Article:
One of the consequences of all the work done, is to understand that we live in a world of artefacts, whether material or as mere mental representations – even though those representations are rooted in a very concrete sensorimotor memory. That means that not only we spend much time and effort constantly adapting to the presence of others, but also to a world of objects that are both physical objects and a symbolic presence of the rules that regulate their uses and the expected conducts around them during our lives.
Even our stream of mind represents an artefact that is a construct supposed to keep us channelled into a conditioned state and capacity to respond to sollicitations in a codified way. We think in order to keep ourselves in constant relation to the presence of the objects that drive us in our need to engage in sensorimotricity, as well as the memory through which we learnt and still cling on to self-regulation to the gaze of others. As children, we learn how to behave around objects and discriminate those that we are free to use with lighter constraint and others that we should take more care of or are forbidden to touch entirely. This seminal memory of learning how to deal with objects is in direct continuity with the role of our stream of conscious that is both rooted into our infantile needs to express sensorimotor and emotional interactions and our constant application to social rules based on conformity and the fear of rejection.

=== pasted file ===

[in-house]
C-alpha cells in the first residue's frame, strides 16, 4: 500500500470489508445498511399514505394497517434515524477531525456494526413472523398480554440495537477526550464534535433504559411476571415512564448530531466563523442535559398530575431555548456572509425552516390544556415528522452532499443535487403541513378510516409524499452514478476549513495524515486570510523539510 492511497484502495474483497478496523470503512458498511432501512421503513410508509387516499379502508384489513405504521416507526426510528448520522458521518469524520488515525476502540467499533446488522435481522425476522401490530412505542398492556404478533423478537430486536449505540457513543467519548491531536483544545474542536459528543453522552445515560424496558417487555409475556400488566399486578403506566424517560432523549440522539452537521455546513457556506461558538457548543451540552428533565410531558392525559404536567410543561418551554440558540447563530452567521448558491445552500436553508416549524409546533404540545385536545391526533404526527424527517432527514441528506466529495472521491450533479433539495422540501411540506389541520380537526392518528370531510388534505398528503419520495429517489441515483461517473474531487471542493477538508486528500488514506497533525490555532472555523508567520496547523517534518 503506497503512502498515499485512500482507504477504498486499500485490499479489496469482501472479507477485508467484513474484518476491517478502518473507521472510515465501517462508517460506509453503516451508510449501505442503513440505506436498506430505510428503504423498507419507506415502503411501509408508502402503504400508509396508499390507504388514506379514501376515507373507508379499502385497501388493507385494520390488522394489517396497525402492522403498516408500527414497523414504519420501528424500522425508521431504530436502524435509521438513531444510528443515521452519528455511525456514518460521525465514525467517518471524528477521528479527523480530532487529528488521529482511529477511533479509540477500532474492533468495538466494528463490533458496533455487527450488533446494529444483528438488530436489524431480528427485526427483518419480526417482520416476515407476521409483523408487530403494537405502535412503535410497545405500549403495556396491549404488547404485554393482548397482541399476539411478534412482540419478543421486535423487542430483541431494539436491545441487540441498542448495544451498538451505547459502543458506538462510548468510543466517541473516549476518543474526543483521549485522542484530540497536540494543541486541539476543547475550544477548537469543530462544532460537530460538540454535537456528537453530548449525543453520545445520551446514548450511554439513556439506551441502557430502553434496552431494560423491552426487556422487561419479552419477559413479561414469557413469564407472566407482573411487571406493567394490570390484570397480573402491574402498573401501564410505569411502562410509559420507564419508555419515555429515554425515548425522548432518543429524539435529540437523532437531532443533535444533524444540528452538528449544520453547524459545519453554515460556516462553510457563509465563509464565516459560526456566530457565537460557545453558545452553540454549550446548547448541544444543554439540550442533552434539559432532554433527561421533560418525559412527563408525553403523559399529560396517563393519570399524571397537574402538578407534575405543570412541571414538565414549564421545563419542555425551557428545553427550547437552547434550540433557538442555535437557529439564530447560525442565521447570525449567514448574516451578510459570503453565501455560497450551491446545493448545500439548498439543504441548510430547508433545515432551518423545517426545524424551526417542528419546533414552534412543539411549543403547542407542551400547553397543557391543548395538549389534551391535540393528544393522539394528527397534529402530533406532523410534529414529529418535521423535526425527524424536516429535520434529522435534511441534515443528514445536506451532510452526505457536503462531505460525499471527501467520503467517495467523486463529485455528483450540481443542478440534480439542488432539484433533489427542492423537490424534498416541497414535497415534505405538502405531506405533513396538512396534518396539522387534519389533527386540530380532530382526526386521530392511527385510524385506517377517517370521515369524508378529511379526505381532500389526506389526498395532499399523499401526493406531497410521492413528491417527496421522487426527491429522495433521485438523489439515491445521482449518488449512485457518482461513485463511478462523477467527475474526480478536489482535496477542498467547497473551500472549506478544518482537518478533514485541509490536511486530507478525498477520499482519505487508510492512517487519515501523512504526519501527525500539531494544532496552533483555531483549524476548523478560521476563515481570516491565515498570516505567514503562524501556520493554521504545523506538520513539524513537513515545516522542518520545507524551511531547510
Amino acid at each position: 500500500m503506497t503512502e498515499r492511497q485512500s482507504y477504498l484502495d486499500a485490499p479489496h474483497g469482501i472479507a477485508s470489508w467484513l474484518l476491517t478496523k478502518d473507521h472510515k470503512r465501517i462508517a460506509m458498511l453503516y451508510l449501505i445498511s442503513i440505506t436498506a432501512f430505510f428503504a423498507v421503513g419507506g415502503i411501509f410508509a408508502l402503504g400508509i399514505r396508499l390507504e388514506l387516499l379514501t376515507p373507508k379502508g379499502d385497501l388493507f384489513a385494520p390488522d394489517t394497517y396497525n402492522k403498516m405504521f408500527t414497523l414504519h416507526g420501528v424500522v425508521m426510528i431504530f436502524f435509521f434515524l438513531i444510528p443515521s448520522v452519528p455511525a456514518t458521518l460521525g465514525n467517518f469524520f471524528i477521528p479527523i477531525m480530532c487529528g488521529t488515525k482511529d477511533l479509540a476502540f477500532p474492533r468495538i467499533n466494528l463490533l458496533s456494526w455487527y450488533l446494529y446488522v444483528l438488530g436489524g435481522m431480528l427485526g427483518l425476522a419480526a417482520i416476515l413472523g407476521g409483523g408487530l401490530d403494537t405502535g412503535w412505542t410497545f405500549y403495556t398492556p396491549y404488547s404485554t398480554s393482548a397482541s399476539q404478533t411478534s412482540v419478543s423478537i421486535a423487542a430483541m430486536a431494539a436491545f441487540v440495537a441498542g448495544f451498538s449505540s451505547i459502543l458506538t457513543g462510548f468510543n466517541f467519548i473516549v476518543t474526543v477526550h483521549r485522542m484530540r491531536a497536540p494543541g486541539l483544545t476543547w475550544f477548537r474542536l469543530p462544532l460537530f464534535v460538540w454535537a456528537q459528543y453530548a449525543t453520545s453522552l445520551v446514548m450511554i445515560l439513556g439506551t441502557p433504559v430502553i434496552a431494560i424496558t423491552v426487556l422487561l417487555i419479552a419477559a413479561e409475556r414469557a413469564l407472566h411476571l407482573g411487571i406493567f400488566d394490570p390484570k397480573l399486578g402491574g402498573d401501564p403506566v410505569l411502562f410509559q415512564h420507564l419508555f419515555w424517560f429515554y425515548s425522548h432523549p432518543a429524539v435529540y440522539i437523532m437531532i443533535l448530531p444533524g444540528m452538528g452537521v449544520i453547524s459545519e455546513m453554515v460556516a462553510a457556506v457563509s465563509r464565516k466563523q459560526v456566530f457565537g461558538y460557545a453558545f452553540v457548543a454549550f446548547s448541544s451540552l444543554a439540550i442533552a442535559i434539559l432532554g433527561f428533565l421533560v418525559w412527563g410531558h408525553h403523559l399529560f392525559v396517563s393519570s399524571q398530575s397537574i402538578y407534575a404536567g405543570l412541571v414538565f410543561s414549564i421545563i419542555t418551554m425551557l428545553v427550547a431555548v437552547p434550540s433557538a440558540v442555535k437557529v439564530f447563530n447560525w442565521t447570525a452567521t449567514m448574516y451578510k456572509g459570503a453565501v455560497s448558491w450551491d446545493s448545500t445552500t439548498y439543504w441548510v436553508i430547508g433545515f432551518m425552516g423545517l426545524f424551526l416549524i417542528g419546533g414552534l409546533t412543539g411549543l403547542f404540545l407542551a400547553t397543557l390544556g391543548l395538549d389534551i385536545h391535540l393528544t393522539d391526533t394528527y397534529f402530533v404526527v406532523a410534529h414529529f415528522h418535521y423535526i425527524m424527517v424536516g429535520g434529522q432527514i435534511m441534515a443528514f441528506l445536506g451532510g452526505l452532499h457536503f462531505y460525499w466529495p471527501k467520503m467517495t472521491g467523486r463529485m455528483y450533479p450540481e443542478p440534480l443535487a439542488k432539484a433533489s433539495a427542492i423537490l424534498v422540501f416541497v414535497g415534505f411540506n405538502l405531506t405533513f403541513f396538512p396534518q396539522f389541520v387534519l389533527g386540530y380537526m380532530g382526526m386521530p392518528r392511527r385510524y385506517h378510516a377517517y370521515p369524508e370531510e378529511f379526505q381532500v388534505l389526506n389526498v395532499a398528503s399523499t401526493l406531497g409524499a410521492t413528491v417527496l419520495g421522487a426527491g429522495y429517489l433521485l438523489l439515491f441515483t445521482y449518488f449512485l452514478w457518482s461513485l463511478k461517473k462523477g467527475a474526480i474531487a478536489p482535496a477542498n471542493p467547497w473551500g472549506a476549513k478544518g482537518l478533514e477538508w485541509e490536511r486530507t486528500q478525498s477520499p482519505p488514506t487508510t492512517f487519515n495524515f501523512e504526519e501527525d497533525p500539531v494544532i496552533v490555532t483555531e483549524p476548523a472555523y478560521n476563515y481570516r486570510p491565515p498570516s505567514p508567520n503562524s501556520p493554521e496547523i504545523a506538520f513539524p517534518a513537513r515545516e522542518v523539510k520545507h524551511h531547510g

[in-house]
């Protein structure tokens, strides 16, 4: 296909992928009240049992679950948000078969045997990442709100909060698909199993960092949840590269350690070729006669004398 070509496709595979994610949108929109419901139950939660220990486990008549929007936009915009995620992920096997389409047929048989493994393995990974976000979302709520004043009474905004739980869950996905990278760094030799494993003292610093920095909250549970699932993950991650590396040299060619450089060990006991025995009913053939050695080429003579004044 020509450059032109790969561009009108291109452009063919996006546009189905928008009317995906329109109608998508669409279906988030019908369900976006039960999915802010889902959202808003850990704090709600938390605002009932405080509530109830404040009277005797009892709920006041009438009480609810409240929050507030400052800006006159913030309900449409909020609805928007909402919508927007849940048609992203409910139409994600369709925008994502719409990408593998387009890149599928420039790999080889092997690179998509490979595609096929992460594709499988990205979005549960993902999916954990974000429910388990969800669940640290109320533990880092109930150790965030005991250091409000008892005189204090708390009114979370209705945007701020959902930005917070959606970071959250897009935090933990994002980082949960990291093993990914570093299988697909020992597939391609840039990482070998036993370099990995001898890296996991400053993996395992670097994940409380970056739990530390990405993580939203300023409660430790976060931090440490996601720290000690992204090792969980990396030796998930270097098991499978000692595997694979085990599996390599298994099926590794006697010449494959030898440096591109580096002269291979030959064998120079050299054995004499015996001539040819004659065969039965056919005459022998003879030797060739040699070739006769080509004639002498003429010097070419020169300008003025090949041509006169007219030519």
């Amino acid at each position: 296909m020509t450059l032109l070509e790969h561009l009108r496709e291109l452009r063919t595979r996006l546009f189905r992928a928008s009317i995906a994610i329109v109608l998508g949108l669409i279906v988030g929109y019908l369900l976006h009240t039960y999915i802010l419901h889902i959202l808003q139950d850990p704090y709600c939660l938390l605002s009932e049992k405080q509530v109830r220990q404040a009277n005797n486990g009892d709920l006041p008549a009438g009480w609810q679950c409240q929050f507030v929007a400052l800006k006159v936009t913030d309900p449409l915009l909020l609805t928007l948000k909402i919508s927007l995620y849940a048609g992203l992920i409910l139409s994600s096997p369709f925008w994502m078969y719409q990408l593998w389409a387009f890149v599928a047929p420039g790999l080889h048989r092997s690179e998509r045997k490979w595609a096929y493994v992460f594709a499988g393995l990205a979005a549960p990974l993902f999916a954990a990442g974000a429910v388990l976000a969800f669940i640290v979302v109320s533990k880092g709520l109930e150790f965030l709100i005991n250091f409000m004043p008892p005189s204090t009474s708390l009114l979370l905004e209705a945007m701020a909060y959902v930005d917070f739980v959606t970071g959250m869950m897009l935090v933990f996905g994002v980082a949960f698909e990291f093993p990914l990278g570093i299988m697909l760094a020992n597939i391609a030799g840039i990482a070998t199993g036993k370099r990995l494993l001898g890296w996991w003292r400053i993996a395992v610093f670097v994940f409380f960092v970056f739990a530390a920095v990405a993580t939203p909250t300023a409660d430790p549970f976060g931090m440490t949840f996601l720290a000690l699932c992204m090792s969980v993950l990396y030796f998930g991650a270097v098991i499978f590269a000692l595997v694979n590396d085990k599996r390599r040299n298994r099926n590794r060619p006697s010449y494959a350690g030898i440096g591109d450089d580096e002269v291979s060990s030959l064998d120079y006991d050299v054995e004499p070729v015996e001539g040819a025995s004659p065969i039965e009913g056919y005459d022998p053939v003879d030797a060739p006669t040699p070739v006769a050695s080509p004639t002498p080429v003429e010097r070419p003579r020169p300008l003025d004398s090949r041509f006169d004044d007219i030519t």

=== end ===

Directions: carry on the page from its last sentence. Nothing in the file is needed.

To understand the continuity between the rules surrounding objects and our relation to others around them is key.
Credit : « Moth », by La Fille Renne ❤